San Francisco

Showing 11 posts tagged San Francisco

How are police horses chosen to become the highly trained and trusted steeds that they are? Via BBC Earth, watch the police horse testing and training process as conducted by the San Francisco mounted police unit, where only 10% of the horses that begin the program are found to be right for the job.

Videos in the archives: horseback riding in Yosemite, Mongolian horsemen herding wild horses, and the amazing War Horse puppet with the Royal Edinburgh Military Tattoo.

San Francisco’s Kei Lun Lion Dancers and their director Corey Chan are dedicated to telling stories that are thousands of years old. Though traditional dance, music, costume-making, and story translation, they hope to help preserve and pass on these ancient stories by performing them for younger generations. From KQED Arts:

In the traditional lion dance, props are used that represent different meanings. For example lettuce and tangerines, which are often hung for lion dancers to pluck (along with cash), represent prosperity; tangerines with stems represent the unity of the family. The props help tell the tale and present a puzzle the lion must solve for the dance to be successful. “The audience struggles with the lion,” says Chan. “Sometimes the lion looks so frustrated because it can’t do what it wants to do.” But his triumph, when it comes, is all the sweeter for the obstacles…

Though the dragon dance is more festive and less layered in meaning than the lion dance, the dragon has great significance in Chinese culture as well. “The dragon is the ultimate symbol of the Chinese people, who call themselves the descendants of the dragon,” Chan explains. “The ancients believed different dragons controlled rainfall and flooding; they brought life-giving rain to the crops which sustained a nation, or they caused the catastrophic floods that wiped out millions. No wonder dragons were considered the loftiest, most powerful and most fearsome of creatures.”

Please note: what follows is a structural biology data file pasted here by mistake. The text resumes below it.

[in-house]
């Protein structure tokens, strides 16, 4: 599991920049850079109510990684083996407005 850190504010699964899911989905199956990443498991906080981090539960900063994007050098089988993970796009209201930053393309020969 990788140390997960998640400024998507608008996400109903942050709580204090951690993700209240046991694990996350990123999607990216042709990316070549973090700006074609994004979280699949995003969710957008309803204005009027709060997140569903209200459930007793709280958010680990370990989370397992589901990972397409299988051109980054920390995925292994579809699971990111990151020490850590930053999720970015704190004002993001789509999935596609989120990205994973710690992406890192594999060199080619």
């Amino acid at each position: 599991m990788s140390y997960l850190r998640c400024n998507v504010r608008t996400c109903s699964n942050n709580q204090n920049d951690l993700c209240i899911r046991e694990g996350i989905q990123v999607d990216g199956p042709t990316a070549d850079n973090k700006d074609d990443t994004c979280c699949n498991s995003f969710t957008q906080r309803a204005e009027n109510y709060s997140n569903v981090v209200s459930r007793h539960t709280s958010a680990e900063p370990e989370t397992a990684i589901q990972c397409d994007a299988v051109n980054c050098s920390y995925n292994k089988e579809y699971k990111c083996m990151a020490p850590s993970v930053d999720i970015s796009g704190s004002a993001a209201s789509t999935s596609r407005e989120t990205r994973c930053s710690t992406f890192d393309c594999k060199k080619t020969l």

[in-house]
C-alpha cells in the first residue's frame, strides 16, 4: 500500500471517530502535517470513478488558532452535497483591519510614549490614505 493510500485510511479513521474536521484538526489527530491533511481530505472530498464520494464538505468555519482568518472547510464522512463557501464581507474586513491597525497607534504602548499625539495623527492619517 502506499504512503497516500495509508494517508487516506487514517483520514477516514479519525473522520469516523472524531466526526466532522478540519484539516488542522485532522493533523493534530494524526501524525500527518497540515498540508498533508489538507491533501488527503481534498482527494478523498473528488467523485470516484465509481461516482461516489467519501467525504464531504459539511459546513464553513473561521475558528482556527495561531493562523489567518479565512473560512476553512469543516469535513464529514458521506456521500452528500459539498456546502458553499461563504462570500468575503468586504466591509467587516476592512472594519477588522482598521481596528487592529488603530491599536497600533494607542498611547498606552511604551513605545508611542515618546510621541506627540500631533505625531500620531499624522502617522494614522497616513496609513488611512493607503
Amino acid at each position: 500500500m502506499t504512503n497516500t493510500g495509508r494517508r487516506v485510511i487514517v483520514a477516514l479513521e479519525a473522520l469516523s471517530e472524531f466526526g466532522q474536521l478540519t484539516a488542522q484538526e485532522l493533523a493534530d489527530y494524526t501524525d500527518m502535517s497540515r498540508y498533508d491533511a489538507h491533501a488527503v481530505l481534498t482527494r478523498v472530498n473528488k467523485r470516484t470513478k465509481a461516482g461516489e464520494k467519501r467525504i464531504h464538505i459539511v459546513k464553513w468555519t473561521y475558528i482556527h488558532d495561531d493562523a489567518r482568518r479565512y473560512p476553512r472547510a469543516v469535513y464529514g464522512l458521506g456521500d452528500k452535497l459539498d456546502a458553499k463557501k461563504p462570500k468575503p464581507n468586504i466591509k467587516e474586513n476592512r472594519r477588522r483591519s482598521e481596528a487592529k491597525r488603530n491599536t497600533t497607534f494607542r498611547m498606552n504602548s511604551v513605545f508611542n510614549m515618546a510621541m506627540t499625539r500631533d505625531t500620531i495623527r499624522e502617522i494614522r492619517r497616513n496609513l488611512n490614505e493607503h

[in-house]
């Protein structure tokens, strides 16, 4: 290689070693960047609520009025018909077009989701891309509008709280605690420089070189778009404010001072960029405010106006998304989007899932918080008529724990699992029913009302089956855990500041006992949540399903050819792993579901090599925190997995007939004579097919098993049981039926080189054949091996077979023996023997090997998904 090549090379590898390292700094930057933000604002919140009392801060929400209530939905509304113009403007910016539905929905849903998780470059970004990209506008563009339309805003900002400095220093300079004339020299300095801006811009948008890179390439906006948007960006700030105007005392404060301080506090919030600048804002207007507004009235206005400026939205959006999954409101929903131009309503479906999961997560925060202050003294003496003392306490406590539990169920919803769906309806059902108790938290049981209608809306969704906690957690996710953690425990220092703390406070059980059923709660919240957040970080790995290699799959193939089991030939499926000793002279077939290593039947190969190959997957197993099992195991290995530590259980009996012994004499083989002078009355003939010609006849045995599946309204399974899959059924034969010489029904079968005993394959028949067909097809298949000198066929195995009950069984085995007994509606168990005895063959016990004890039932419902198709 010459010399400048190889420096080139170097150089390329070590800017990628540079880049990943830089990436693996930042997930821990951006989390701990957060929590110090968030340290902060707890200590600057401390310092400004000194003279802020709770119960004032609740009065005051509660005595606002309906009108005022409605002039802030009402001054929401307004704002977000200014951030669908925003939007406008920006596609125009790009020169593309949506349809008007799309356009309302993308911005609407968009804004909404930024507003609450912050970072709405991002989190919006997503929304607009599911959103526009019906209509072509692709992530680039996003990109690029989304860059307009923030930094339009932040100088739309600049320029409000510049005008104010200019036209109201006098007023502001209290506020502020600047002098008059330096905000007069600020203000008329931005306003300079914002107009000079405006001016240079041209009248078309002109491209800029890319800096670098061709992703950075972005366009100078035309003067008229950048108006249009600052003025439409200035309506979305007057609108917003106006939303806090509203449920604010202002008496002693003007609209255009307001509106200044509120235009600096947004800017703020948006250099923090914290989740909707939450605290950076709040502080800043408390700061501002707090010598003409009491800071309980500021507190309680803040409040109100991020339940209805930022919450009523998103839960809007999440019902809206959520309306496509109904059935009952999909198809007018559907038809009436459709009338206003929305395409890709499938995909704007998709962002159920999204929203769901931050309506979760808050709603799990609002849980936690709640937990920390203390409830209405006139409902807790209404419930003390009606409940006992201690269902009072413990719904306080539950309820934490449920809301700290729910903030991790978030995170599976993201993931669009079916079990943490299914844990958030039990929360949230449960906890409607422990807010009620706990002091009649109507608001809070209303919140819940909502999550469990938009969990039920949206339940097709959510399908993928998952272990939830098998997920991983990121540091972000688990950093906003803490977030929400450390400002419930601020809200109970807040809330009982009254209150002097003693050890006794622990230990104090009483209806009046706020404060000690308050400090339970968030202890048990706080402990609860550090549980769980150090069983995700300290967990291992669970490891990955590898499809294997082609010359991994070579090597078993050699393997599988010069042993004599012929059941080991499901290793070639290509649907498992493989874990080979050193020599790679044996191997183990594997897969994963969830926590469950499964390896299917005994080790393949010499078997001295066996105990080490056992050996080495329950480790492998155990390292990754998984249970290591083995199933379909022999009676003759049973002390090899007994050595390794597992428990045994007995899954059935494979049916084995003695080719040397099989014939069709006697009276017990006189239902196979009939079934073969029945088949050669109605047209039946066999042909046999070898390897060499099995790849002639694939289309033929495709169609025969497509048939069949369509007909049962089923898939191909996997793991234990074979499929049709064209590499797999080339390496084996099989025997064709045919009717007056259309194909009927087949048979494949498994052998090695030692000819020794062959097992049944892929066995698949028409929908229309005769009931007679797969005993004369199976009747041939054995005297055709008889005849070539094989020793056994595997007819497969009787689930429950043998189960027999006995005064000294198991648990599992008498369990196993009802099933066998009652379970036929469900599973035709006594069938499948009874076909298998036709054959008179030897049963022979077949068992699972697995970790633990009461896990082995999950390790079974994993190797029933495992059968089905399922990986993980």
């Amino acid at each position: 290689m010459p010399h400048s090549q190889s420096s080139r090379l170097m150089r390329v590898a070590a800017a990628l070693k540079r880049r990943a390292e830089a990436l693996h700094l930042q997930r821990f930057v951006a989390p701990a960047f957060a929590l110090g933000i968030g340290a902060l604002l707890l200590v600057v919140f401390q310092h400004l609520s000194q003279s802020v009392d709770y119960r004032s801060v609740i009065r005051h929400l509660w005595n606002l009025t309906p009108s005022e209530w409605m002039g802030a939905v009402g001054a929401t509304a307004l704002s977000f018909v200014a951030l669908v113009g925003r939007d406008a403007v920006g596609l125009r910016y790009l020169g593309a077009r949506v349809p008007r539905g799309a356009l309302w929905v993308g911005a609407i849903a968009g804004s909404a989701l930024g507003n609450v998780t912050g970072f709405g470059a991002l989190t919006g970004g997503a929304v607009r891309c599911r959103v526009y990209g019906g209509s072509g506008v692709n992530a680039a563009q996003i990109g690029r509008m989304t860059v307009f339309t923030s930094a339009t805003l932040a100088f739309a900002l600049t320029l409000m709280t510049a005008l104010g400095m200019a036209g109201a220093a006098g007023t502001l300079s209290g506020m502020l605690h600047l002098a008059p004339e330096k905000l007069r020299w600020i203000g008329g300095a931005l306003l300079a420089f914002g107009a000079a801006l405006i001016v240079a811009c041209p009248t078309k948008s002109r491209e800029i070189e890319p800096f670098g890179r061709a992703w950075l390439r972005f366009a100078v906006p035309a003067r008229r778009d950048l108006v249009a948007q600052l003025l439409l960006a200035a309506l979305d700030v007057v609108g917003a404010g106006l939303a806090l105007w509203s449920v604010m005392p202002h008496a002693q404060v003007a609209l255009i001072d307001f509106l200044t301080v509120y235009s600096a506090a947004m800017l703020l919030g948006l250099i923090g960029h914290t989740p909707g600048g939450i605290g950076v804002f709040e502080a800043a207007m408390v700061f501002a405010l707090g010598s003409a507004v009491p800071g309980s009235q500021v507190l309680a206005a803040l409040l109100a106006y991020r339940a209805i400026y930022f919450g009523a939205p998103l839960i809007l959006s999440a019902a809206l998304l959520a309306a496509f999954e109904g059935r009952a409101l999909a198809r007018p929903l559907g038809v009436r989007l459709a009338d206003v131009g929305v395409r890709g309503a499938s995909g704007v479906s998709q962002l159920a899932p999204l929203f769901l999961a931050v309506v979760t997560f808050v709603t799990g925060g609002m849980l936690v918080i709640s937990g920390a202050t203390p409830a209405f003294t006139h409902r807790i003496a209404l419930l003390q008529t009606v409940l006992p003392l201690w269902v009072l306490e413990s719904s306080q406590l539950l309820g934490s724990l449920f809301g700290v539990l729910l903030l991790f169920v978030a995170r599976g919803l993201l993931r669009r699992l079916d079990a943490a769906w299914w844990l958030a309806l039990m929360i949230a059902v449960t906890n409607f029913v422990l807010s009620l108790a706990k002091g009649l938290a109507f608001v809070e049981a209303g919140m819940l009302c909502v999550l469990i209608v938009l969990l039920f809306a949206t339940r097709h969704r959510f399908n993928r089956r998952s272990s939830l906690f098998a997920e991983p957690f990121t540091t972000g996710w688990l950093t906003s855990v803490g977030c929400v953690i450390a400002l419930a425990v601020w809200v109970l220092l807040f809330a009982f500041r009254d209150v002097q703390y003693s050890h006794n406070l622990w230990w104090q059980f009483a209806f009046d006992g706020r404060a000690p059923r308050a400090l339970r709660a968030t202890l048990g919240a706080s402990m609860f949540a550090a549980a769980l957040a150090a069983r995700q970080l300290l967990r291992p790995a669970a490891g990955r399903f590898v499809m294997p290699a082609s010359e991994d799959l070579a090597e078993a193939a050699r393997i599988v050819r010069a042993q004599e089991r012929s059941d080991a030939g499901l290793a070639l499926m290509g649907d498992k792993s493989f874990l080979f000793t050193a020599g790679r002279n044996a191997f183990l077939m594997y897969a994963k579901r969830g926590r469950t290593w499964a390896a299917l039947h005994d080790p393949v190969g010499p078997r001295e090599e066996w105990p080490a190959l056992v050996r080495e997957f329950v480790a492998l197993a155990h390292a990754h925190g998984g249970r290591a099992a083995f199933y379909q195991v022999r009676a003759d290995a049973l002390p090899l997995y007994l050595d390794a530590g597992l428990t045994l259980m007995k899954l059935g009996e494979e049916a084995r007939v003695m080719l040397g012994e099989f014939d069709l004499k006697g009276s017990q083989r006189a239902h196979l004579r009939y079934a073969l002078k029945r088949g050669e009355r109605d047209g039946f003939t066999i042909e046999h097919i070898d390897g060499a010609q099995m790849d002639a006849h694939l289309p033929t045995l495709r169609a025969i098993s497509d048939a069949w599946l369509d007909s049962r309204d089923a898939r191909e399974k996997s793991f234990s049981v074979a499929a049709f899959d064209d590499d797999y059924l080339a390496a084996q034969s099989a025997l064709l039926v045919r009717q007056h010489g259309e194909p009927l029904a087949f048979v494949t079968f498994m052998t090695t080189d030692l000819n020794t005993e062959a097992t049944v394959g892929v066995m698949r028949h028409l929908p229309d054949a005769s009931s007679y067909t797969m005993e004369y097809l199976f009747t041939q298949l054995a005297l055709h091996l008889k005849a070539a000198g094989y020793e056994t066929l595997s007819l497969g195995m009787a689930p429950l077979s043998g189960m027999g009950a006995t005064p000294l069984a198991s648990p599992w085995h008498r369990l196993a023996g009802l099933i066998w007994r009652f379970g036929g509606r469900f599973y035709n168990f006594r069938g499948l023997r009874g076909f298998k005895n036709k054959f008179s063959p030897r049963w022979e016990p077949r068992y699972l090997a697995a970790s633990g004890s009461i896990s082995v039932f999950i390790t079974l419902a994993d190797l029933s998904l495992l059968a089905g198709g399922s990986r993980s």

In the archives: another dragonmore storytelling and the influences of different cultures.

Some related favorites: The Last Ice Merchanta música portuguesa a gostar dela própria, and Māori dancers perform a Haka dance.

From KQED Science, find out how San Francisco’s 600 tons of compostable waste can be transformed into a dark, nutrient-rich material that will not only feed plants to improve the quality of what we eat and drink, but that also has the potential to offset America’s carbon emissions by over 20%. Above, agronomist Bob Shaffer takes us Inside the Compost Cycle.

Food scraps, mostly compostable, are over 30% of everyone’s garbage, and could instead help turn poor dirt into nutrient-rich soil where you live. If you’re interested in learning how to compost, check out these excellent links:

Watch more videos about sustainability, including the Moser Lamp, shaggy lawnmowers, Pierre’s high school greenhouse, Brooklyn’s Eagle Street Rooftop Farm, and how to use a paper towel.

Scott Weaver’s Rolling through the Bay, an homage to the city of San Francisco, is made of over 100,000 toothpicks and Elmer’s glue, and was built over 35 years time. This structure was temporarily featured and filmed in The Tinkering Studio at the Exploratorium a few years ago. If you’re in or visiting San Francisco, put The Exploratorium at Pier 15 on your must-do list. It’s amazing.

You can see photos of Weaver’s structure at Where Cool Things Happen. And there are more cool structures in the archives, including K’nex Clockwork, some excellent wood marble machines, and DIY paper rollercoasters.

via @Sci_Phile.

This nine and a half minute video is longer for a reason: it takes time for a Sikorsky S-58T helicopter to lift a microwave repeater system through the air to the south tower of the Golden Gate Bridge!

In September (2009), after a couple of weather and technical delays, ARIS Helicopters accomplished a high-profile lift and placement job on the world-famous Golden Gate Bridge in San Francisco. With pilot Sam Nowden flying a Sikorsky S-58T twin-Turbine helicopter, the job consisted of removing and replacing a twin parabolic microwave repeater disc assembly on the south tower of the bridge.

And here’s another view (including a hello from the guys doing the job).